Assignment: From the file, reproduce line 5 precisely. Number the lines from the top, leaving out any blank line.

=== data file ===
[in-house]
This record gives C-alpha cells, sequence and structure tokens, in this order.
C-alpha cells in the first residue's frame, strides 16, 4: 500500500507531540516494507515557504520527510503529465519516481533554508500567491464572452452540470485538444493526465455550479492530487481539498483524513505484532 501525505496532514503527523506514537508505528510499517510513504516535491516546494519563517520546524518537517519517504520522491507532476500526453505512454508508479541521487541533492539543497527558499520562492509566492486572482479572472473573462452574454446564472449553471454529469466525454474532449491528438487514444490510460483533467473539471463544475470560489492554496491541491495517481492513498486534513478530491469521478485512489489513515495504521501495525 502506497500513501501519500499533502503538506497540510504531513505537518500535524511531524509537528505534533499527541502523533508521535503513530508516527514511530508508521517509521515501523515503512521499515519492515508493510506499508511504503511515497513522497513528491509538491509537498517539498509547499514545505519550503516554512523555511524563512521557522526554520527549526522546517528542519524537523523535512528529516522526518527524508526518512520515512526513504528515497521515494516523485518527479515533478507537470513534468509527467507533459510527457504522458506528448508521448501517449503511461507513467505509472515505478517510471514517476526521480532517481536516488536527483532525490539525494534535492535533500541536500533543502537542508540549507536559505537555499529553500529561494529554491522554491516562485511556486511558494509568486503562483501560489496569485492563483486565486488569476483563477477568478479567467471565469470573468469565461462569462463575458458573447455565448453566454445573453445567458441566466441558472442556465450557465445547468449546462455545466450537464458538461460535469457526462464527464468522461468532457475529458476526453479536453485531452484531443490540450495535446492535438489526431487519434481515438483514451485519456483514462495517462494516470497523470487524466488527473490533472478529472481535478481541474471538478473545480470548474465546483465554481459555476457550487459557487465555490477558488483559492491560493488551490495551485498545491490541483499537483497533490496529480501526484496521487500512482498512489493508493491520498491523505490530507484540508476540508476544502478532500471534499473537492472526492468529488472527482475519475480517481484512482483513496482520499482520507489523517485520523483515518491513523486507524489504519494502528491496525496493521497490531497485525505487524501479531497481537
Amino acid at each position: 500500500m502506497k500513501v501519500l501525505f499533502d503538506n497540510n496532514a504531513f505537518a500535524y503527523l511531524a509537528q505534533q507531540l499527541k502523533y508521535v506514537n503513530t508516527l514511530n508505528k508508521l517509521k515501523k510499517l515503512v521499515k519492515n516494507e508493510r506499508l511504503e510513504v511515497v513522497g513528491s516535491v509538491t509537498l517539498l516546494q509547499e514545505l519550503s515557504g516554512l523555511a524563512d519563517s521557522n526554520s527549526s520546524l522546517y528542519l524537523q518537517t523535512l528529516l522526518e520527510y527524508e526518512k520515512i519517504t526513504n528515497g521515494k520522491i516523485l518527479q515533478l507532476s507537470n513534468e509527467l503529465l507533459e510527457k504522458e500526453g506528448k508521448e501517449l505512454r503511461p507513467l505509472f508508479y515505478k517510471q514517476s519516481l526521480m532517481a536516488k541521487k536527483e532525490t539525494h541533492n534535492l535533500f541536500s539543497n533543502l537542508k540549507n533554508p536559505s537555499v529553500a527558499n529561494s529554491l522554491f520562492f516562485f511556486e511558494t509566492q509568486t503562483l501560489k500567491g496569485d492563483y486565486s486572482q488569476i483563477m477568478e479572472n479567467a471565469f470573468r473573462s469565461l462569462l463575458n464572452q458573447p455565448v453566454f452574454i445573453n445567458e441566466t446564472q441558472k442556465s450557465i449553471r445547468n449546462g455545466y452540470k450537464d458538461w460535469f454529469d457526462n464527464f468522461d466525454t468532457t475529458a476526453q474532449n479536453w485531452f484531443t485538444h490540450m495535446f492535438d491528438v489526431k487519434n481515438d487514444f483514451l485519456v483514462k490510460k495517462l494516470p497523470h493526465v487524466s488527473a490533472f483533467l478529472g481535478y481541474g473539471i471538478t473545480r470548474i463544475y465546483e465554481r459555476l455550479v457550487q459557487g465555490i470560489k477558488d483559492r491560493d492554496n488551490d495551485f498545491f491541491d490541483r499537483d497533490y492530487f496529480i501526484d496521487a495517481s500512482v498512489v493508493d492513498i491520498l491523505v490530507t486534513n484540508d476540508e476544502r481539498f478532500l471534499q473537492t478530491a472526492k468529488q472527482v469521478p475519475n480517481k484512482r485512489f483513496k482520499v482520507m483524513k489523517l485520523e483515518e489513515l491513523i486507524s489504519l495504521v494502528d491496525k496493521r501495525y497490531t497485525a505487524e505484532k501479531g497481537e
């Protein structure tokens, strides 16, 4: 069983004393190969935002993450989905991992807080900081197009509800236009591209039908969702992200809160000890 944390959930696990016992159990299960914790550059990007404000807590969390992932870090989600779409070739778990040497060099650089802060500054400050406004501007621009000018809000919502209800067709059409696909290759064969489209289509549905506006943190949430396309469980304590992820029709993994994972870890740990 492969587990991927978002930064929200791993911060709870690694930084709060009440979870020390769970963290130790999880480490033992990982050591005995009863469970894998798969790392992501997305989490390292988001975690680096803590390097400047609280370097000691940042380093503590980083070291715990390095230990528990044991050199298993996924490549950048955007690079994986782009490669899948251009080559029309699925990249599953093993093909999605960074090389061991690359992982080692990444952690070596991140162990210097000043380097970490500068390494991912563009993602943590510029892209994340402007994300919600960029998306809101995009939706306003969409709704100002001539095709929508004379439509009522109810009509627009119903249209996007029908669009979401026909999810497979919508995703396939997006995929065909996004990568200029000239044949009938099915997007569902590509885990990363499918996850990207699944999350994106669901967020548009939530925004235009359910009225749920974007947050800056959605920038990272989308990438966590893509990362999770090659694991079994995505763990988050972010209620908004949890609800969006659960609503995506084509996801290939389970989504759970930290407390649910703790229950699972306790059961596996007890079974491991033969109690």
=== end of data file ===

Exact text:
């Protein structure tokens, strides 16, 4: 069983004393190969935002993450989905991992807080900081197009509800236009591209039908969702992200809160000890 944390959930696990016992159990299960914790550059990007404000807590969390992932870090989600779409070739778990040497060099650089802060500054400050406004501007621009000018809000919502209800067709059409696909290759064969489209289509549905506006943190949430396309469980304590992820029709993994994972870890740990 492969587990991927978002930064929200791993911060709870690694930084709060009440979870020390769970963290130790999880480490033992990982050591005995009863469970894998798969790392992501997305989490390292988001975690680096803590390097400047609280370097000691940042380093503590980083070291715990390095230990528990044991050199298993996924490549950048955007690079994986782009490669899948251009080559029309699925990249599953093993093909999605960074090389061991690359992982080692990444952690070596991140162990210097000043380097970490500068390494991912563009993602943590510029892209994340402007994300919600960029998306809101995009939706306003969409709704100002001539095709929508004379439509009522109810009509627009119903249209996007029908669009979401026909999810497979919508995703396939997006995929065909996004990568200029000239044949009938099915997007569902590509885990990363499918996850990207699944999350994106669901967020548009939530925004235009359910009225749920974007947050800056959605920038990272989308990438966590893509990362999770090659694991079994995505763990988050972010209620908004949890609800969006659960609503995506084509996801290939389970989504759970930290407390649910703790229950699972306790059961596996007890079974491991033969109690």